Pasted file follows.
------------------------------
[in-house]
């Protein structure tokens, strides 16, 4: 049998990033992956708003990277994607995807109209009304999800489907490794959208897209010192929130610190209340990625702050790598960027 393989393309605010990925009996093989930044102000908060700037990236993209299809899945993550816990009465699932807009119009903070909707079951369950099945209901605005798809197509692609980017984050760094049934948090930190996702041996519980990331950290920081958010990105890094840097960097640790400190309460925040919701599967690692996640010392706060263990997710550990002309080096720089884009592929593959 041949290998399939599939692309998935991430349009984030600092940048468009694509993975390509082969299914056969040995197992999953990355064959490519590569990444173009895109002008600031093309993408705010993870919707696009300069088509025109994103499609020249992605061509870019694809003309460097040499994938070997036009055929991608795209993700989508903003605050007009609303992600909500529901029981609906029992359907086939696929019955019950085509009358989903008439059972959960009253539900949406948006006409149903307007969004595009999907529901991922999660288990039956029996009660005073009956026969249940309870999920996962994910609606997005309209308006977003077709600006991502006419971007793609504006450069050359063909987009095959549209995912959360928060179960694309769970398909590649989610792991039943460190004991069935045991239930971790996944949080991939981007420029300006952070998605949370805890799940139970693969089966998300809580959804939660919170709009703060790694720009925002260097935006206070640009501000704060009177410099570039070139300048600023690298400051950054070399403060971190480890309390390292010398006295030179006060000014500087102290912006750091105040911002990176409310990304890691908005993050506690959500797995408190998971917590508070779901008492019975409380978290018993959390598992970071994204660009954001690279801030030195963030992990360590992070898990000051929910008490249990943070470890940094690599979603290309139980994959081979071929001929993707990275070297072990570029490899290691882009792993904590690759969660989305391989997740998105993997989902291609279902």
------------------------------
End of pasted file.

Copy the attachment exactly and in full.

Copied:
[in-house]
């Protein structure tokens, strides 16, 4: 049998990033992956708003990277994607995807109209009304999800489907490794959208897209010192929130610190209340990625702050790598960027 393989393309605010990925009996093989930044102000908060700037990236993209299809899945993550816990009465699932807009119009903070909707079951369950099945209901605005798809197509692609980017984050760094049934948090930190996702041996519980990331950290920081958010990105890094840097960097640790400190309460925040919701599967690692996640010392706060263990997710550990002309080096720089884009592929593959 041949290998399939599939692309998935991430349009984030600092940048468009694509993975390509082969299914056969040995197992999953990355064959490519590569990444173009895109002008600031093309993408705010993870919707696009300069088509025109994103499609020249992605061509870019694809003309460097040499994938070997036009055929991608795209993700989508903003605050007009609303992600909500529901029981609906029992359907086939696929019955019950085509009358989903008439059972959960009253539900949406948006006409149903307007969004595009999907529901991922999660288990039956029996009660005073009956026969249940309870999920996962994910609606997005309209308006977003077709600006991502006419971007793609504006450069050359063909987009095959549209995912959360928060179960694309769970398909590649989610792991039943460190004991069935045991239930971790996944949080991939981007420029300006952070998605949370805890799940139970693969089966998300809580959804939660919170709009703060790694720009925002260097935006206070640009501000704060009177410099570039070139300048600023690298400051950054070399403060971190480890309390390292010398006295030179006060000014500087102290912006750091105040911002990176409310990304890691908005993050506690959500797995408190998971917590508070779901008492019975409380978290018993959390598992970071994204660009954001690279801030030195963030992990360590992070898990000051929910008490249990943070470890940094690599979603290309139980994959081979071929001929993707990275070297072990570029490899290691882009792993904590690759969660989305391989997740998105993997989902291609279902």